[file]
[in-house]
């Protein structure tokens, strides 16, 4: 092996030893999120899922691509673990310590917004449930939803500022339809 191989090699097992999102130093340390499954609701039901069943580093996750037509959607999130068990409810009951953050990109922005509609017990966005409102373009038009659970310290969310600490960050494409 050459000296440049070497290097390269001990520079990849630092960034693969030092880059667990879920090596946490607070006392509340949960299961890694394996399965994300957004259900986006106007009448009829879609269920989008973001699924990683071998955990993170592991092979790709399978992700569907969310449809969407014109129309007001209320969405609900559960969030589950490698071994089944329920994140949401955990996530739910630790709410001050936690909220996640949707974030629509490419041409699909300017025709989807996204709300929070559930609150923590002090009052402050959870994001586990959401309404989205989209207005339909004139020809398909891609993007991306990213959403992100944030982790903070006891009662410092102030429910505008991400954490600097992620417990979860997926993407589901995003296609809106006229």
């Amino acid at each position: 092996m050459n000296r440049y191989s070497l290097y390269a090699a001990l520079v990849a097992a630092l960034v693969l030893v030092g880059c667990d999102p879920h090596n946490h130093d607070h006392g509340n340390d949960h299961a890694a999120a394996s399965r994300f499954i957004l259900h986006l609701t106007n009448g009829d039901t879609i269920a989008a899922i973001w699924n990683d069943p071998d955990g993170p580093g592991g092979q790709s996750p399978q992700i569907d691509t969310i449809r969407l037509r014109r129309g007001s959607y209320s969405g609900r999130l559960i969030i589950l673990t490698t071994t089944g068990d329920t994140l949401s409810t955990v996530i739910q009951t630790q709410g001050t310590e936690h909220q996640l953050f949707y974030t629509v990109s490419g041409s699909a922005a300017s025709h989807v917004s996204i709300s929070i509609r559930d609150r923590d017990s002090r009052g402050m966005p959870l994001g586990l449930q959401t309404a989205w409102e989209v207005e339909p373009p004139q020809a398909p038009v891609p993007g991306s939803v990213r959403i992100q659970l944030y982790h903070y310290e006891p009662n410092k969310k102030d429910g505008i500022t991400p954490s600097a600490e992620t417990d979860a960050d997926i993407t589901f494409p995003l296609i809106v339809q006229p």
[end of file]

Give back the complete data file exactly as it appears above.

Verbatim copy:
[in-house]
């Protein structure tokens, strides 16, 4: 092996030893999120899922691509673990310590917004449930939803500022339809 191989090699097992999102130093340390499954609701039901069943580093996750037509959607999130068990409810009951953050990109922005509609017990966005409102373009038009659970310290969310600490960050494409 050459000296440049070497290097390269001990520079990849630092960034693969030092880059667990879920090596946490607070006392509340949960299961890694394996399965994300957004259900986006106007009448009829879609269920989008973001699924990683071998955990993170592991092979790709399978992700569907969310449809969407014109129309007001209320969405609900559960969030589950490698071994089944329920994140949401955990996530739910630790709410001050936690909220996640949707974030629509490419041409699909300017025709989807996204709300929070559930609150923590002090009052402050959870994001586990959401309404989205989209207005339909004139020809398909891609993007991306990213959403992100944030982790903070006891009662410092102030429910505008991400954490600097992620417990979860997926993407589901995003296609809106006229």
């Amino acid at each position: 092996m050459n000296r440049y191989s070497l290097y390269a090699a001990l520079v990849a097992a630092l960034v693969l030893v030092g880059c667990d999102p879920h090596n946490h130093d607070h006392g509340n340390d949960h299961a890694a999120a394996s399965r994300f499954i957004l259900h986006l609701t106007n009448g009829d039901t879609i269920a989008a899922i973001w699924n990683d069943p071998d955990g993170p580093g592991g092979q790709s996750p399978q992700i569907d691509t969310i449809r969407l037509r014109r129309g007001s959607y209320s969405g609900r999130l559960i969030i589950l673990t490698t071994t089944g068990d329920t994140l949401s409810t955990v996530i739910q009951t630790q709410g001050t310590e936690h909220q996640l953050f949707y974030t629509v990109s490419g041409s699909a922005a300017s025709h989807v917004s996204i709300s929070i509609r559930d609150r923590d017990s002090r009052g402050m966005p959870l994001g586990l449930q959401t309404a989205w409102e989209v207005e339909p373009p004139q020809a398909p038009v891609p993007g991306s939803v990213r959403i992100q659970l944030y982790h903070y310290e006891p009662n410092k969310k102030d429910g505008i500022t991400p954490s600097a600490e992620t417990d979860a960050d997926i993407t589901f494409p995003l296609i809106v339809q006229p």